Marty Lurie Talks San Francisco Giants Baseball

A's Clinch Playoff, Giants Gain Ground, Angels Too

The playoffs are almost set. The A’s are in, the Cards clinched the Central, and the Yankees and Angels are one win away from joining the party.

I’ve written about the amazing season St. Louis has had this year. Adversity surrounded the team from day one. Pitchers were injured by the week, then the tragic untimely death of Darryl Kile, further tested the mettle of the team.

The Cards overcame it all and won the Central handily over Houston. Now, the team faces long odds against Arizona in the NLDS. With Scott Rolen, Albert Pujols, Tino Martinez, and Jim Edmonds leading the way, watch them give Arizona all they can handle.

Notice I didn’t name any pitchers. Pitching is still the name of the game and the Cards will need Woody Williams, Matt Morris, Chuck Finley and yes, Andy Benes and Jason Isringhausen, to come up big time to beat the Diamondbacks.

It’s not impossible.

The Giants did what they were supposed to do, beat the Brewers and LA struggled once more again against the Padres.

Anyone remember the A’s opening day lineup.

Click “read more” and take a deep breath as you read the names.

No one in baseball seriously thought the A’s would have 97 wins this morning, Sept. 21, 2002, when assessing this team coming out of spring training.

I know I didn’t.

The line up.

Leading off Jeremy Giambi, left field

followed by:

Randy Velarde

Scott Hatteberg

Dave Justice, right field

Eric Chavez

Miguel Tejada

T Long

Ramon Hernandez

Carlos Pena

Art Howe was given three lefties in the bull pen who had trouble breaking a pane of glass with their combined fastballs. Mike Magnante, Mike Holtz, and Mike Venafro.

His fifth starter was Erik Hiljus, with Mike Fyhrie in the wings.

Well, here’s what happened.

Justice and Hatteberg were painfully inept in the three and four spots, Velarde was injured in his first at bat, effectively ending his season, Jermaine Dye was a shadow of his former self and wouldn’t play until late April, the pitchers almost revolted with Jeremy Giambi in left, back up Frank Menchino hit .200, Carlos Pena insisted on hitting pop corn kernels as his pre game routine, striking out once every three at bats, both Erik Hiljus and Cory Lidle couldn’t get anyone out, and on May 21, the team was 19-25 after losing four straight.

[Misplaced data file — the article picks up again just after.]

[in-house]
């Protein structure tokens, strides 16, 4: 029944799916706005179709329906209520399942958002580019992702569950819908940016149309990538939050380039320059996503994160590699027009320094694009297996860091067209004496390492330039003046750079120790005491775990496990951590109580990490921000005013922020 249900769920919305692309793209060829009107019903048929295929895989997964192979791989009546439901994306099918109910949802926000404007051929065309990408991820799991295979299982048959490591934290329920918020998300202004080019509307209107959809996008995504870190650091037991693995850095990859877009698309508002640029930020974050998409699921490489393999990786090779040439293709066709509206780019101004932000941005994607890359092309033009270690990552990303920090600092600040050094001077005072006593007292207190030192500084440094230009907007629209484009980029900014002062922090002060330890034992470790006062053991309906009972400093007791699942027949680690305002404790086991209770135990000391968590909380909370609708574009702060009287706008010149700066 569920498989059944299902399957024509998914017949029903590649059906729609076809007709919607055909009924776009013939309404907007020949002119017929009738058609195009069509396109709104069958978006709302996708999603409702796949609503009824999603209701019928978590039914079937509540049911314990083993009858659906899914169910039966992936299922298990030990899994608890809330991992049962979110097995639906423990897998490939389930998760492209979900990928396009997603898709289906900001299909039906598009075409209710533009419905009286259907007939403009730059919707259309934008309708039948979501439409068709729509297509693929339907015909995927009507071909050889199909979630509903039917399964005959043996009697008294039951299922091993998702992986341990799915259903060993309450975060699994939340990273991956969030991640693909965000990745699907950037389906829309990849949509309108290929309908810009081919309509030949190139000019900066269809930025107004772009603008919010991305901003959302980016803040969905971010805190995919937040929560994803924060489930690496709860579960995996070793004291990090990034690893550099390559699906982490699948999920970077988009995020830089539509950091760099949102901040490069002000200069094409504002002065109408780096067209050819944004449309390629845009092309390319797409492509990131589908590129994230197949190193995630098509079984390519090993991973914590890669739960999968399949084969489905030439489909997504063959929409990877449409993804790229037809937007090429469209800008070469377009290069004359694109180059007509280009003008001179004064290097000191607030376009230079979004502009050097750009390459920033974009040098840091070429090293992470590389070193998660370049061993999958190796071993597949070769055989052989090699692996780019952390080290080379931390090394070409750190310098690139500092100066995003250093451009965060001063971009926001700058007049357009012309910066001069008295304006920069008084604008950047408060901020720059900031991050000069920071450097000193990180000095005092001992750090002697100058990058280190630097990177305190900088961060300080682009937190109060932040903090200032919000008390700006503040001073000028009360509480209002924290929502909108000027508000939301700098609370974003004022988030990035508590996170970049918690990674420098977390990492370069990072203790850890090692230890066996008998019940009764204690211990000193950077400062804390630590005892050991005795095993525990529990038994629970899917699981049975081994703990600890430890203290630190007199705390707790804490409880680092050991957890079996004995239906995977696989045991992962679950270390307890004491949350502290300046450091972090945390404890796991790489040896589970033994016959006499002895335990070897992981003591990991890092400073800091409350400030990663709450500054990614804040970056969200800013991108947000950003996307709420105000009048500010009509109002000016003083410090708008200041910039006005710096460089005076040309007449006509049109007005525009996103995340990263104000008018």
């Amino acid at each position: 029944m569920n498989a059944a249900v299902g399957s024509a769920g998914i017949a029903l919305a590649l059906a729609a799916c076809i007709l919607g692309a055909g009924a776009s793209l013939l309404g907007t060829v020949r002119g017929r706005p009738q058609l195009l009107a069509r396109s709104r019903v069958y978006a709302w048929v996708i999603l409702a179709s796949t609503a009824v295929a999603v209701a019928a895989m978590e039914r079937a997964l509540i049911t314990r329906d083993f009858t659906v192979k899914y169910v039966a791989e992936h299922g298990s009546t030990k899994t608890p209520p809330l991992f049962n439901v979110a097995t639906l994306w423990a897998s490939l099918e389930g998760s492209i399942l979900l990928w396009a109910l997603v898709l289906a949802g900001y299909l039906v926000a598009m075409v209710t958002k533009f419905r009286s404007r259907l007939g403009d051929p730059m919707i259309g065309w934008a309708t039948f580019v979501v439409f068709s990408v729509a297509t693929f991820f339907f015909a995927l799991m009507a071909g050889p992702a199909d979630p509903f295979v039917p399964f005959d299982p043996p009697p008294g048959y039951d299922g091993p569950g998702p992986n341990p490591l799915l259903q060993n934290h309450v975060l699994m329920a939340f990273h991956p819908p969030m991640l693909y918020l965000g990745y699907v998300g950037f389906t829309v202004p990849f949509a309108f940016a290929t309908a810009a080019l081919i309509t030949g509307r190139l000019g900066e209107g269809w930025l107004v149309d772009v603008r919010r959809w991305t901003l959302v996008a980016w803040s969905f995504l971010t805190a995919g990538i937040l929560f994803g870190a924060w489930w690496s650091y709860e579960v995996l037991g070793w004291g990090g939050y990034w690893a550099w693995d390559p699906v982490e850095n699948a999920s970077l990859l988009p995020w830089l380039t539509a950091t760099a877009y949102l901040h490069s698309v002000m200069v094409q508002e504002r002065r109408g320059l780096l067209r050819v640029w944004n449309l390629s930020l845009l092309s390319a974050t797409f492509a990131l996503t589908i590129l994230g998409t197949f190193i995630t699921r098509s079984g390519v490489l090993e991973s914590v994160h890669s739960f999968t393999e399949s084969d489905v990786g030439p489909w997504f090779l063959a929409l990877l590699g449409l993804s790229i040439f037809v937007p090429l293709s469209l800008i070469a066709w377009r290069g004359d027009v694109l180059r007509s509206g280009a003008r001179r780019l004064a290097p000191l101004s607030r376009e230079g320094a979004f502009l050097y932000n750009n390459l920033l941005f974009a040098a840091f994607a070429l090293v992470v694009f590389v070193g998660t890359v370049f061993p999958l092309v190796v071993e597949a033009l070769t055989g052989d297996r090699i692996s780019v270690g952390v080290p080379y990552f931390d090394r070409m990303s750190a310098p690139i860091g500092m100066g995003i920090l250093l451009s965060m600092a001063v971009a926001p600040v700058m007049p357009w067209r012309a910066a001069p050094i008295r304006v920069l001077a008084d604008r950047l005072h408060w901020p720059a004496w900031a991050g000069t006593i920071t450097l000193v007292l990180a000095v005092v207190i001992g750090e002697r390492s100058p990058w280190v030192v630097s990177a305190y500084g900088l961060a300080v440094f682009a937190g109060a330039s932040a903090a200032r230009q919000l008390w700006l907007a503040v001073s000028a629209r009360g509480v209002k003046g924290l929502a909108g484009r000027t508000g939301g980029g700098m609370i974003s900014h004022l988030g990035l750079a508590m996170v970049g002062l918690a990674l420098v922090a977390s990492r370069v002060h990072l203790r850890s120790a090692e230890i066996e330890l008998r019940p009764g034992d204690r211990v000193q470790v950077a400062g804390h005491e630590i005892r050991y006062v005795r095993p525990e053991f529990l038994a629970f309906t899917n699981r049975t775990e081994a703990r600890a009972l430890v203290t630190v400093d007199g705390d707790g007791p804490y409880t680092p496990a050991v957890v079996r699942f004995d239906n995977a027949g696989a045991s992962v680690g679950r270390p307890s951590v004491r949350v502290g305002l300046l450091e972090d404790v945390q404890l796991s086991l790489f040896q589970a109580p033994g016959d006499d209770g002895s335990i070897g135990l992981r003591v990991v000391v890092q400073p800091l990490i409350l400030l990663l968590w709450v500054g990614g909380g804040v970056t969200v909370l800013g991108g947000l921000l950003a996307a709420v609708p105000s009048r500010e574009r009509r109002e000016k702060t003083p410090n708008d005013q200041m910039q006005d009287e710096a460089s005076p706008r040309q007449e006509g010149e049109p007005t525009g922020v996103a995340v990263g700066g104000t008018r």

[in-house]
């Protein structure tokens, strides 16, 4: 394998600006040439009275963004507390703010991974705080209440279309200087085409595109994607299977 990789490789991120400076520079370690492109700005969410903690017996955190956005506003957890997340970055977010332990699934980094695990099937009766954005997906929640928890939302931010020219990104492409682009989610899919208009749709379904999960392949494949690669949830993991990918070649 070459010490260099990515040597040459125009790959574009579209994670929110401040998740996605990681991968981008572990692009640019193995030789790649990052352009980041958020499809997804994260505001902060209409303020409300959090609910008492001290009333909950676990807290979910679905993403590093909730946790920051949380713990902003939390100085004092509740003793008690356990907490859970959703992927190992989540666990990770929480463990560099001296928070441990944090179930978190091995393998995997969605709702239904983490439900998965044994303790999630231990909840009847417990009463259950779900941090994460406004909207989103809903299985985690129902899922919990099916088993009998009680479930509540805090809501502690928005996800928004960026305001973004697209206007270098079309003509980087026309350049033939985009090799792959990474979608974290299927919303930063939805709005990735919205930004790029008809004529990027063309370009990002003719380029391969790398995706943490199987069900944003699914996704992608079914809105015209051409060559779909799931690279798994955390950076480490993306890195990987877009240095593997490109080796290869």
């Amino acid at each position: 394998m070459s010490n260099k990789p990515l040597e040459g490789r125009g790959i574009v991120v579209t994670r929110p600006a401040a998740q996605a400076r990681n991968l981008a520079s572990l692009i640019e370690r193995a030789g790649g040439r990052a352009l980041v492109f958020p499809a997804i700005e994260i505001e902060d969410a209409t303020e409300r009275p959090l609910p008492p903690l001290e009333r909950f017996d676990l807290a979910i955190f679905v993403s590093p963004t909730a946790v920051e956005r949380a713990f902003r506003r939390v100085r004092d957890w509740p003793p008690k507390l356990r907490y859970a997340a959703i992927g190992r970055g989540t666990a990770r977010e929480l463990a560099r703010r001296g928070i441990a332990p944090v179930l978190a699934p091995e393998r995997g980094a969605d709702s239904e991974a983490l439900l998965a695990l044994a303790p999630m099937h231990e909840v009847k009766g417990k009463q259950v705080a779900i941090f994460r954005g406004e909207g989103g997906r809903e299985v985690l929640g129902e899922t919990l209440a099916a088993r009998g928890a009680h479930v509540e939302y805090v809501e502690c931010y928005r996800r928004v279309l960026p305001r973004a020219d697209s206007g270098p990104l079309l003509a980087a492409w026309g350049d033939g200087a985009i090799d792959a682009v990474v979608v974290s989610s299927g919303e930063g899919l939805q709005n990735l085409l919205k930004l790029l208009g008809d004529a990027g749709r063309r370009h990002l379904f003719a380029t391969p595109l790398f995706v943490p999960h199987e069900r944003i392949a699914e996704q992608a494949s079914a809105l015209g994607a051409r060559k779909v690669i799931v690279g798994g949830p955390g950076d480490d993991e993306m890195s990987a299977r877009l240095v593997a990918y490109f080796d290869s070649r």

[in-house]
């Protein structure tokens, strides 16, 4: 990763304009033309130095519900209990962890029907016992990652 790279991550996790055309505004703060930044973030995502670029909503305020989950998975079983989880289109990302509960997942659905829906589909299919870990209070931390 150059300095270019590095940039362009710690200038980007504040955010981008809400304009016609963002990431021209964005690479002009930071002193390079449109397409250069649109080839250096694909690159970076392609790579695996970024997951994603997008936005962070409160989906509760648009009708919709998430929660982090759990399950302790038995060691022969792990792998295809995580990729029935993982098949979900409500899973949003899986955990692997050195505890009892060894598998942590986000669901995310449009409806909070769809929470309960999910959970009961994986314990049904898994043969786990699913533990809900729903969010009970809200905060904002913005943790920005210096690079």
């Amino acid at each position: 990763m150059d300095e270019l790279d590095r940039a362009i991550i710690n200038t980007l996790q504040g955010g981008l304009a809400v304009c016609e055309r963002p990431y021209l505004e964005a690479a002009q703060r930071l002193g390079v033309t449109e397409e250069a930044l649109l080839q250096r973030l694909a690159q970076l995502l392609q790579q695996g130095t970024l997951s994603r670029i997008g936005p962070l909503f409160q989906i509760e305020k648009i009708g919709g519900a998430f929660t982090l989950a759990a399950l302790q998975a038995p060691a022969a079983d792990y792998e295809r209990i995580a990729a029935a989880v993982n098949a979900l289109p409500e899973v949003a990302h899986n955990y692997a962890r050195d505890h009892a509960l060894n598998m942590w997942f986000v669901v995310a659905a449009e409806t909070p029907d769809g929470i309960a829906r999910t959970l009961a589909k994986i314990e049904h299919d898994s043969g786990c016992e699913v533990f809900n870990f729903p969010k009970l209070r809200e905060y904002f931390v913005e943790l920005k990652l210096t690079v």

Don’t forget, Mark Mulder was injured and his season in jeopardy during April and May, Esteban German was brought in, in May, to leadoff and play second base. He failed within one week.

Things looked very grim for the A’s. Some writers even started the annual fire the manager talk.

How ridiculous. The team was flawed coming out of Arizona and everyone knew it.

Then it happened.

The pitching kicked in. Mulder returned better than ever. Billy Koch remained steady and available. Art moved Miguel Tejada to the third spot in the batting order, Barry Zito,Tim Hudson, and Mulder breezed through the NL as the team went 16-2 in interleague play. Aaron Harang was terrific as a fifth starter.

Dave Justice took his walks, Chavez started to hit, eventually moving up to the four spot, Dye worked himself back to 75 % of what he previuosly was. Mark Ellis came up from AAA and took the second base job never looking like an overmatched rookie. Scott Hatteberg platooned with Olmedo Saenz, and first base was no longer an eyesore.

Art moved Justice to sixth and Hatteberg to second in the order, taking the pressure off the veterans. The new line up jelled quickly.

And Miguel kept getting better and better. The pitchers began to look like Cy Young candidates.

With 100 games to go on June 9th, the team was 32-30. I said they needed 96 wins to get in the playoffs. Today, they have 97 and are in. The team has gone 78-32 since that morning in May.

The two moves before the trade deadline sealed the deal. Ray Durham came over to DH and leadoff and Ricardo Rincon replaced three lefties in the pen.

The team was on its way.

Ray Durham fit in perfectly on the top of the order, getting acclimated to his surroundings with a multitude of games against the AL Central, his former hunting grounds. Today, Durham loves the atmosphere surrounding the club.

Anyone who underestimates the job this manager and coaching staff did this season, getting this team to the playoffs is sorely missing the boat.

Even with the big three on the mound, and with Cory Lidle, getting this far has been a major victory.

The GM and the manager retooled this team on the fly during May. It is hard enough to do it in the off season, try doing it during a crisis after 44 games.

Manager of the Year?

What Art Howe did to bring this group in, gives him the award in is his best managing job to date, without a doubt. Billy Beane, GM of the Year, for making the changes necessary to give Art a chance.

No matter what happens to this team in the playoffs, the 2002 season is one to remember and savor.

Getting there is the story I’ll recall.

It wasn’t easy and don’t lose sight of that.


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